- Fat Free Singles Cheese – If you’re going to eat processed American cheese anyway, switching to the 25–30 calorie variety versus the 60 calorie per slice regular is a no-brainer. They’re also usually individually wrapped and melt really well, so they’re great in omelettes, on sandwiches, and as a cheesy additive to beans. I actually prefer the taste of the fat-free vs. the regular slices of my local supermarket’s brand. The Kraft fat free singles are generally available everywhere, though, and are also very good.
- Reduced- or Non-Fat – I’ve been drinking 1% or 2% milk instead of whole milk for so long that the whole milk (typically 4% fat) tastes too creamy to me now. However, skim milk just tastes watery and thin. It’s amazing what 1% of dairy fat can do to the taste of milk. Switching from whole milk to 1% will save you 60 calories per cup. That doesn’t sound like a lot, but adding up a few 25–75 calorie substitutions in a day can mean an extra pound lost per month. Cheese is another area where you can get reduced or non-fat varieties of some cheeses. As with the fat free singles cheese, skim-milk (which is sometimes harder to find than “part-skim” varieties) mozzarella is another example where if you’re mixing it into a recipe or using it to top a baked dish you won’t even miss the added fat and the calories that it brings. Easy substitution.
- Leaner Cuts – You probably already consider boneless, skinless chicken breast a diet food, but did you know that the more succulent pork loin is ounce-for-ounce less caloric than chicken breast? Believe it, bucko. When eating red meat, like steak, you can probably switch out a fattier ribeye or sirloin for a leaner filet mignon or New York strip steak. Ground beef is usually labeled with the percent of lean meat that’s in the container, but with steaks it’s harder to tell, especially when you’ve been trained to look for good marbling (the white marble strains in the otherwise red meat is the fat). Barring buying a leaner cut of beef, grilling it so that the fat drips between the grates is a healthier option than pan-searing it so that it reabsorbs its fat while cooking. Pro tip: while letting the steak rest for a few minutes, take some marinade and pour it over the steak to make it juicier. Yes, after cooking. While the meat fibers cool and the protein strands relax they’ll wick up that flavorful juice and make even leaner cuts of beef taste fantastic. Just be sure to use a low-calorie marinade or you’re just substituting beef fat calories for calories in the marinade.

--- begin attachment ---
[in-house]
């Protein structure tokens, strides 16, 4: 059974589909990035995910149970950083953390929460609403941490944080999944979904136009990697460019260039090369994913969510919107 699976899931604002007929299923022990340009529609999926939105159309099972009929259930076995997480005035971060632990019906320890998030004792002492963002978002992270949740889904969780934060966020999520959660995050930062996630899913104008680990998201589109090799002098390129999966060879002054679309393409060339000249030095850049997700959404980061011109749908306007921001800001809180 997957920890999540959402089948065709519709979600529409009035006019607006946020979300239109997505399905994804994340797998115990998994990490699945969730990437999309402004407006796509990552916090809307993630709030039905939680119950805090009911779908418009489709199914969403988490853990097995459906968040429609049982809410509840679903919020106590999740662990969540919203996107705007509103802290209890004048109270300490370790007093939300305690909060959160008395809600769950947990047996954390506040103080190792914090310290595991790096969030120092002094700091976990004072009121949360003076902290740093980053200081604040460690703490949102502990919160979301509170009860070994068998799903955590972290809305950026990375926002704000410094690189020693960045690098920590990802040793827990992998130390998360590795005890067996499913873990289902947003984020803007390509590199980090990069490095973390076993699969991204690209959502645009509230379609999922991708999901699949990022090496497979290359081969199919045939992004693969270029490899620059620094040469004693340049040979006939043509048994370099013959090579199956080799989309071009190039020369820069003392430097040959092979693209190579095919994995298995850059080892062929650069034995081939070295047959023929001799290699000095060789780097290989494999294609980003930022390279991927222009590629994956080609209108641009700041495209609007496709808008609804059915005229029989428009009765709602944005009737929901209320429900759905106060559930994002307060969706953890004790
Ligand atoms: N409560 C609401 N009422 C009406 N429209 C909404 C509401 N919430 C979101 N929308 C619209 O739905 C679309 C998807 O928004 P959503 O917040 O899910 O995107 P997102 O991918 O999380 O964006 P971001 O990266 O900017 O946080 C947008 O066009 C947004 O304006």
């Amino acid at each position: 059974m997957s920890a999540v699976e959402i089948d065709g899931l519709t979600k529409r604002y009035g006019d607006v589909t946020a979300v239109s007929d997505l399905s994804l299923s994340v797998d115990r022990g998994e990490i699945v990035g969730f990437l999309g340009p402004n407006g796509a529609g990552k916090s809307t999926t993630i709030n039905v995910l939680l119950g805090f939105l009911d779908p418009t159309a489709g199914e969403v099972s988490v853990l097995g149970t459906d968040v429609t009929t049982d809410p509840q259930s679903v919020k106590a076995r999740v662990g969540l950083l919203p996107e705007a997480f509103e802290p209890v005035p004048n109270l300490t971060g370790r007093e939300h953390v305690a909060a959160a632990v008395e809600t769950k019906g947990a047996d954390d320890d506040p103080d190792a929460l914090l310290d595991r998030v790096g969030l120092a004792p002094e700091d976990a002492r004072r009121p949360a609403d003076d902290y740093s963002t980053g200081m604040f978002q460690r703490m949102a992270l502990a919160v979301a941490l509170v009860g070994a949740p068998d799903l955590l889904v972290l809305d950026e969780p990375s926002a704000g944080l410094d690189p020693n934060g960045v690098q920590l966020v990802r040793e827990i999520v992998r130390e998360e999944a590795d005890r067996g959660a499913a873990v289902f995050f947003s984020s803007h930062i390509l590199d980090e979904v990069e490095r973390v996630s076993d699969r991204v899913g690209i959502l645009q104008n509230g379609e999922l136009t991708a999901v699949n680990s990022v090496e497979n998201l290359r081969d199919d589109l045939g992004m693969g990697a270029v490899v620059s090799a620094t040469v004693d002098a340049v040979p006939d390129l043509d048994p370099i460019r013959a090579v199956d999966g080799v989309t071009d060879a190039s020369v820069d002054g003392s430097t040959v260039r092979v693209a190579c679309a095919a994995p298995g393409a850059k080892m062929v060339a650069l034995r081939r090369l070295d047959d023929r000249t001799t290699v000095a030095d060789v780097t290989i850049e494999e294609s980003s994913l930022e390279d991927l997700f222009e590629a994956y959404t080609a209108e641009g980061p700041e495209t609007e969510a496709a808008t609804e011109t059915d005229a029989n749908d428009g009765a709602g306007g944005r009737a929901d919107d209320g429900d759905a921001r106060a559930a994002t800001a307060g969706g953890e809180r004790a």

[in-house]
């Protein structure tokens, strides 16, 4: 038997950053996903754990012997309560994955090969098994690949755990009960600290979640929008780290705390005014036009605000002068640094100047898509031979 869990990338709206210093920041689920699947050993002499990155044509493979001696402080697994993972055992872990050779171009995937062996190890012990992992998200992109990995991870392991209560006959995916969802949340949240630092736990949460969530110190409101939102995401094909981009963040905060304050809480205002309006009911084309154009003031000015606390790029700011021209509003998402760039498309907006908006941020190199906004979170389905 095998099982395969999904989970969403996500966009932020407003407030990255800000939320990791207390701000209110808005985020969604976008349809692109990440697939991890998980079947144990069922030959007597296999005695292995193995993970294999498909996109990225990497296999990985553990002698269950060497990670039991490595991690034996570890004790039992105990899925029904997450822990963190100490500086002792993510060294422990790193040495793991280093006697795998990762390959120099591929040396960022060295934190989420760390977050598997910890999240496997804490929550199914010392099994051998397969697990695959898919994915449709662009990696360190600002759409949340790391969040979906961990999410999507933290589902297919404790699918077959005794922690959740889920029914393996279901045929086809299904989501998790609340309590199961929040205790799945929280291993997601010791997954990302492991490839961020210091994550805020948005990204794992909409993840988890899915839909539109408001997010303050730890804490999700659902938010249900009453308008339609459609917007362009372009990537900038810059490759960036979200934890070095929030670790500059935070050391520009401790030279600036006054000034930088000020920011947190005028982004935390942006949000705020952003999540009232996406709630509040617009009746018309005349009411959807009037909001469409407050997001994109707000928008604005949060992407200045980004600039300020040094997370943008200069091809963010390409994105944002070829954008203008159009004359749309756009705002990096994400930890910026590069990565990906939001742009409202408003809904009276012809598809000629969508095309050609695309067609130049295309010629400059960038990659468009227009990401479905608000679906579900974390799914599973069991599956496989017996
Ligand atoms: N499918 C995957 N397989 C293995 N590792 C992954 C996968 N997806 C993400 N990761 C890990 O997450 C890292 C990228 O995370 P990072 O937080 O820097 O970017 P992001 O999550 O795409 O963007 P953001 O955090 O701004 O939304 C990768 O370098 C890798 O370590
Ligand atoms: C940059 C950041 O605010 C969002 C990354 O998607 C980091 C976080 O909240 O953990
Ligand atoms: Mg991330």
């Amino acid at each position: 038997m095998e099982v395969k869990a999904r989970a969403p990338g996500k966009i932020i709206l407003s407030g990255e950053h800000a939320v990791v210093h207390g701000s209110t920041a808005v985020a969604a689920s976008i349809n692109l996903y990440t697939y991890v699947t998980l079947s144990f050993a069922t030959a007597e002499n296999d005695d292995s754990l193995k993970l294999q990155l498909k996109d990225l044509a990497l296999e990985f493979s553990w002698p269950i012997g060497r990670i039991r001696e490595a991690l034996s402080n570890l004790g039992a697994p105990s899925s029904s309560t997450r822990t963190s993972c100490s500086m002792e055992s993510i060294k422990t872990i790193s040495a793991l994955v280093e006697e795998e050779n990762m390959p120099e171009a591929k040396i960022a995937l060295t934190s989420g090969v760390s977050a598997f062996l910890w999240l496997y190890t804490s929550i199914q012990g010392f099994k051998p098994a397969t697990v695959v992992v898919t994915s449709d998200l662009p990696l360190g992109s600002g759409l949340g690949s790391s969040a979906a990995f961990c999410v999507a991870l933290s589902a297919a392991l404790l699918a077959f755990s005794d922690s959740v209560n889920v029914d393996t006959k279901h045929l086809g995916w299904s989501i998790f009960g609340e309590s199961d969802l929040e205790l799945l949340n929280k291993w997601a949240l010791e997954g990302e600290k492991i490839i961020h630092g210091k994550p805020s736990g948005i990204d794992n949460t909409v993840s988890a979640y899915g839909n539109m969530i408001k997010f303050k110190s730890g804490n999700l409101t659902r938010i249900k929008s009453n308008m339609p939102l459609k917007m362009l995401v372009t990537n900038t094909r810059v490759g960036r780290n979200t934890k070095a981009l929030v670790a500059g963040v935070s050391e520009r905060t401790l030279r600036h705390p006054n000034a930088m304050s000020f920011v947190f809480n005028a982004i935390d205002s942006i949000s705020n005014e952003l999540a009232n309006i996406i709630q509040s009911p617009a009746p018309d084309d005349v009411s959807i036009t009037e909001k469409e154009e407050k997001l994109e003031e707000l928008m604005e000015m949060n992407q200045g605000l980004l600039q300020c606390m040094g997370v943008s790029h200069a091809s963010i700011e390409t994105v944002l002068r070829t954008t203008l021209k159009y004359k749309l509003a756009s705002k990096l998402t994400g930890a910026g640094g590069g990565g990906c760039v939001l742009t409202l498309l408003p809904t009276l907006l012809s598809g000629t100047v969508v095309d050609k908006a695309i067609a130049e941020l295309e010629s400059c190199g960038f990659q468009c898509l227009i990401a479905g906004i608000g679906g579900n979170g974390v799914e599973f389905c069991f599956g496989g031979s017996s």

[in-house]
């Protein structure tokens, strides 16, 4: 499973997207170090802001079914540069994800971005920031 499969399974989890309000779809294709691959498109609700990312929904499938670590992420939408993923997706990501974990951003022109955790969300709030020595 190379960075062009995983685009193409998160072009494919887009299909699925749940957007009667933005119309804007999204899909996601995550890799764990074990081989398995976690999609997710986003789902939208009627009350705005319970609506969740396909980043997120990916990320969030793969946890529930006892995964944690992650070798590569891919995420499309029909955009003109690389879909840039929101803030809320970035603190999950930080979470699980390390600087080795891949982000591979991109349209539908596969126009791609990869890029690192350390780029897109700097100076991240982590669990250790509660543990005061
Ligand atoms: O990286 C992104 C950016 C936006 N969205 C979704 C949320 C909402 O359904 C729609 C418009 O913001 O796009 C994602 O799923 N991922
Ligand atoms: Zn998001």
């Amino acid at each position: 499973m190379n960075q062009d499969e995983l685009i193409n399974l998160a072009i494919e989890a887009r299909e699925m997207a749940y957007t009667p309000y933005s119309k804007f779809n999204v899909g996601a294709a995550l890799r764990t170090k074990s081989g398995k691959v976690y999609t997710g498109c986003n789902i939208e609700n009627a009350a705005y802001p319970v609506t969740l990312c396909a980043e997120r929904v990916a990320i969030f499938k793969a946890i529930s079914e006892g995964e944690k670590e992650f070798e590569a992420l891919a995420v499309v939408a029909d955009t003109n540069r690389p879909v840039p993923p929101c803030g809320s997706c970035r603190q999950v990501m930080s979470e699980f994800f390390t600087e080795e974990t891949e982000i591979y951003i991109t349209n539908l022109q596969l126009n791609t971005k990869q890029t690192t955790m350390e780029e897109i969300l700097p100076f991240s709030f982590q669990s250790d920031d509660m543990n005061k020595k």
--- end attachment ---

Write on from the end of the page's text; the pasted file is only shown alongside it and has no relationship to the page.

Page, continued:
Easy Foods To Cut
This one is harder to provide examples for, because the high-calorie foods that you eat often but don’t really enjoy that much will be different for you than they are for me, but I can at least share a list of foods that I’ve cut out or those of which I’ve drastically reduced my consumption.
If you’re eating something out of habit or just because it’s there (for example, snacks that are available in the office) and you wouldn’t miss them, just cut them out. Not eating something you don’t even like isn’t a sacrifice at all. If you examine what you’re eating every day and really think about it, there are probably at least a few foods that you can give the pink slip.
While I haven’t completely barred any food from my diet (because I’m not on a diet, I’m just eating better), there are a bunch of things that I hardly ever eat anymore.
- The Offender: Soda/Pop – Of course, as I list soda as a beverage I rarely consume, I just finished drinking a tiny plastic cup of Coke Zero while I type this on an airplane. I used to drink a few cans of regular Coca-Cola Classic while at work (because it was there) every day, and switching to coffee and then water made it easy to remove hundreds of calories from my daily intake. I don’t miss it at all, although I did buy a SodaStream carbonator to make fizzy water for when I want some bubbles, which is hardly ever.
The Lower-Calorie Substitute – I usually drink plain old filtered or tap water (I know, I’m boring).
- Offender: High Carb Breakfasts – I used to eat a lot more bagels, pancakes, and waffles than I do now.